A close-up of two women sitting on opposite sides of a desk. The woman facing the viewer is writing something on a clipboard with a smile. She has long dark hair and wears gold hoop earrings and a blue blouse. The woman facing away from the viewer wears a white shirt and has long dark hair.
A 360 review should involve a variety of people who regularly work with the employee in question, but don't forget to have the employee fill out a self-evaluation. — Getty Images/SDI Productions

Performance reviews are a valuable part of the employee experience. They offer an opportunity to help your team members further their professional development, provide two-way feedback, and set new performance goals. When done correctly, performance reviews can boost employee engagement and motivation.

There are many tools and methodologies to choose from when conducting performance reviews. A 360 review is one that’s comprehensive, soliciting feedback from many different stakeholders within the company. Here’s how a 360 performance review works, and why you might want to try this approach at your business.

What is a 360 performance review?

Also called “multi-directional feedback,” 360 feedback refers to a performance review that asks for constructive feedback about an employee’s work performance from several people, including the employee’s manager, peers, and customers or clients, as well as a self-appraisal. The goal is to get a holistic understanding of the employee’s impact on the overall organization.

“The goal of the feedback is to provide a balanced view to an employee of how others view their work contribution and performance in areas such as leadership, teamwork, interpersonal communication and interaction, management, contribution, work habits, accountability, and vision, depending on the employee's job,” wrote The Balance.

Benefits of a 360 performance review

A 360 performance review offers benefits for both the receiving employee and the organization as a whole. For the employee, a 360 review can provide insight into their performance from all angles. This style of feedback is valuable when someone may want to shift to a different role or take on responsibilities outside of their job description.

For the organization, a 360 review process can help uncover organizational hiring and development needs. This process will illuminate areas in which more support is needed or there’s a skill set missing.

“For example, you may discover a policy, procedure or approach that needs adjustment to help employees work more successfully, or receive insight on training needs, resulting in better planning for cross-training and cross-functional responsibilities,” wrote Indeed.

The goal is to get a holistic understanding of the employee’s impact on the overall organization.

The employee and your company also benefit from improved individual accountability and trust. Employees who know they will be evaluated by their peers have more incentive to work together responsibly.

The 360 performance review can be one of the better ways to provide feedback, as long as you follow a few best practices to make the most of this process.

[Read more: Employee Reviews: 6 Steps for Success]

Who should participate in a 360 review?

Ideally, you’ll want reviewers who have worked with the employee for six months or more. You should also choose people who work with the employee consistently. Look for people in a diversity of roles and relationships with the team member to get information on all aspects of their job performance. For instance, a client will be better positioned to describe an employee’s customer service than a manager.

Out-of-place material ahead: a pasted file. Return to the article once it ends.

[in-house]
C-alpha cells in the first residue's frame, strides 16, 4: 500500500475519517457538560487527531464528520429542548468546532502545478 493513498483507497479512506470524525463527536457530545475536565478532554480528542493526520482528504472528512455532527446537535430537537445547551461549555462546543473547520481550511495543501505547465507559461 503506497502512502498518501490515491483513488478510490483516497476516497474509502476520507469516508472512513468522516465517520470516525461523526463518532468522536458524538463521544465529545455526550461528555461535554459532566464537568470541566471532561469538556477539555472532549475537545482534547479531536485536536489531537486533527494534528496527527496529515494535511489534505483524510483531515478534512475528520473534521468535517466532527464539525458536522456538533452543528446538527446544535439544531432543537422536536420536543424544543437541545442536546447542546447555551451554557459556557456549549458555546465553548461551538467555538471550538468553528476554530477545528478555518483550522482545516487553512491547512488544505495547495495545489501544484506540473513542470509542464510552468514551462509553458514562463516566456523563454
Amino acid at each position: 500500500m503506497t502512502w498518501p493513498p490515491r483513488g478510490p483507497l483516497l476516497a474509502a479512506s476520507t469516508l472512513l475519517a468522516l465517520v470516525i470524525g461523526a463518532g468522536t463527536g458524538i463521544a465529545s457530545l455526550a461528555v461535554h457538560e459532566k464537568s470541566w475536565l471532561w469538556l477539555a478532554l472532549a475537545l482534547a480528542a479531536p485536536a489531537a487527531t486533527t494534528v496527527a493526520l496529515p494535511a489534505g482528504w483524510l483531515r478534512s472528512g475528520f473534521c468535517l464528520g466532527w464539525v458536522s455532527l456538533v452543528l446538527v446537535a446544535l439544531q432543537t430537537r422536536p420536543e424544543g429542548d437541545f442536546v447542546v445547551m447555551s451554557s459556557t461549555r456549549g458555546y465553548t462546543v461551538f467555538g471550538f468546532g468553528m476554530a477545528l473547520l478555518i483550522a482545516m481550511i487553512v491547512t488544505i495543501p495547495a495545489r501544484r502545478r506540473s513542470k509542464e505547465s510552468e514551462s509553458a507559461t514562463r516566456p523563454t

How to conduct a 360 performance review

This style of review takes careful management to avoid potential pitfalls — anxiety, low morale, and stress are just a few challenges of 360 reviews. To ease the process for reviewers and recipients alike, consider the following best practices:

  • Structure your reviews. Qualtrics recommends creating a set of competencies that reviewers use to provide feedback. These competencies should be shared with your employees at the beginning of the review period so they know how they’ll be evaluated. Then, make sure these competencies are scored on a frequency scale (e.g., rarely versus all the time) to create action-oriented feedback.
  • Consider making reviews anonymous. Especially when asking for peer reviews, it can be helpful to make feedback anonymous. Reviewers may feel more comfortable sharing constructive feedback. The downside is that this can generate some distrust among your team.
  • Keep it constructive. You may need to provide some training to make sure the 360 review process is constructive and helpful. Worst case, the feedback is vague and unstructured. The goal of this process is to help everyone identify ways to work better together. Make sure your team is focused on what it needs from everyone to continue reaching its goals.

Make sure that the employee reviewed takes the time to fill out their own self-assessment. This reflective period can help them determine where they might need support. And it puts them in a growth mindset for reviewing the feedback from others in the organization.

[Read more: 5 Alternatives to Employee Reviews]

CO— aims to bring you inspiration from leading respected experts. However, before making any business decision, you should consult a professional who can advise you based on your individual situation.

CO—is committed to helping you start, run and grow your small business. Learn more about the benefits of small business membership in the U.S. Chamber of Commerce, here.

Brought to you by
Grow your business with marketing automation
Did you know that marketing automation can amplify lead generation by more than 450%? Take action to grow your business, sign up for a free account today!
Sign Up Now!
Published